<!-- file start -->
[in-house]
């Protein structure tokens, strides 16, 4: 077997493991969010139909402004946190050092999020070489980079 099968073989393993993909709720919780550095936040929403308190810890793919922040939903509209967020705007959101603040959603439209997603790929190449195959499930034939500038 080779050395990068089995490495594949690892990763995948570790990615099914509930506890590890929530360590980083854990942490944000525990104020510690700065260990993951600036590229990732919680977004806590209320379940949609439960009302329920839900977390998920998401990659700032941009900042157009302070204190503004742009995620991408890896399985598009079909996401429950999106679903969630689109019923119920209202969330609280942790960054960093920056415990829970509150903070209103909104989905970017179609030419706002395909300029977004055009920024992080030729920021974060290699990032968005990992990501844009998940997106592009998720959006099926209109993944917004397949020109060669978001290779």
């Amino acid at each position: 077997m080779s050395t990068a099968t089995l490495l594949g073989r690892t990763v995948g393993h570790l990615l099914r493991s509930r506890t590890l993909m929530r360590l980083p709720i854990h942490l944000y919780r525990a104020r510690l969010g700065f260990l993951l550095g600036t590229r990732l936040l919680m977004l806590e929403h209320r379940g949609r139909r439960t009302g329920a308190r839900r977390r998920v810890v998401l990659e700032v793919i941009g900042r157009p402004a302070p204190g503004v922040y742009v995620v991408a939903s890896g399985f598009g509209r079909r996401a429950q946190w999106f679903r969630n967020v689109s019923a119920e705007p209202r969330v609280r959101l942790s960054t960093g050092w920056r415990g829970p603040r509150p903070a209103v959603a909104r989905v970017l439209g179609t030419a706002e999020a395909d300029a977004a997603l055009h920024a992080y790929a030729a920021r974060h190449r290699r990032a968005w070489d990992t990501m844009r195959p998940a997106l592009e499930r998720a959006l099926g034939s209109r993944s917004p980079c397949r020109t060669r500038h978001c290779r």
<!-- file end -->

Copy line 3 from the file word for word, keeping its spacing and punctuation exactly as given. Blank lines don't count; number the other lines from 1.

């Amino acid at each position: 077997m080779s050395t990068a099968t089995l490495l594949g073989r690892t990763v995948g393993h570790l990615l099914r493991s509930r506890t590890l993909m929530r360590l980083p709720i854990h942490l944000y919780r525990a104020r510690l969010g700065f260990l993951l550095g600036t590229r990732l936040l919680m977004l806590e929403h209320r379940g949609r139909r439960t009302g329920a308190r839900r977390r998920v810890v998401l990659e700032v793919i941009g900042r157009p402004a302070p204190g503004v922040y742009v995620v991408a939903s890896g399985f598009g509209r079909r996401a429950q946190w999106f679903r969630n967020v689109s019923a119920e705007p209202r969330v609280r959101l942790s960054t960093g050092w920056r415990g829970p603040r509150p903070a209103v959603a909104r989905v970017l439209g179609t030419a706002e999020a395909d300029a977004a997603l055009h920024a992080y790929a030729a920021r974060h190449r290699r990032a968005w070489d990992t990501m844009r195959p998940a997106l592009e499930r998720a959006l099926g034939s209109r993944s917004p980079c397949r020109t060669r500038h978001c290779r």